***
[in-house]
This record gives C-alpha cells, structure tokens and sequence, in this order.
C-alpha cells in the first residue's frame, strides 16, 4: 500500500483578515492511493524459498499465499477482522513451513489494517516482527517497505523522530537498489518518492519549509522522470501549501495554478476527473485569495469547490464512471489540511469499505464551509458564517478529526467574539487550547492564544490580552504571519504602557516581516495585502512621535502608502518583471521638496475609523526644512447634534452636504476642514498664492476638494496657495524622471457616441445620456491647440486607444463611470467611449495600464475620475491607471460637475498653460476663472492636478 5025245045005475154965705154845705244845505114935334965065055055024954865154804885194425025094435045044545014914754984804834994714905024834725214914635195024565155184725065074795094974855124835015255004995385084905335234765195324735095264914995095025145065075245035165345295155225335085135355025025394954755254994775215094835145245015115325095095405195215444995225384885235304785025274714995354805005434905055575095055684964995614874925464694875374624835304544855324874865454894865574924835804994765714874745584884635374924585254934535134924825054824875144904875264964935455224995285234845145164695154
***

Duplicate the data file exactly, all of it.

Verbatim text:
[in-house]
This record gives C-alpha cells, structure tokens and sequence, in this order.
C-alpha cells in the first residue's frame, strides 16, 4: 500500500483578515492511493524459498499465499477482522513451513489494517516482527517497505523522530537498489518518492519549509522522470501549501495554478476527473485569495469547490464512471489540511469499505464551509458564517478529526467574539487550547492564544490580552504571519504602557516581516495585502512621535502608502518583471521638496475609523526644512447634534452636504476642514498664492476638494496657495524622471457616441445620456491647440486607444463611470467611449495600464475620475491607471460637475498653460476663472492636478 5025245045005475154965705154845705244845505114935334965065055055024954865154804885194425025094435045044545014914754984804834994714905024834725214914635195024565155184725065074795094974855124835015255004995385084905335234765195324735095264914995095025145065075245035165345295155225335085135355025025394954755254994775215094835145245015115325095095405195215444995225384885235304785025274714995354805005434905055575095055684964995614874925464694875374624835304544855324874865454894865574924835804994765714874745584884635374924585254934535134924825054824875144904875264964935455224995285234845145164695154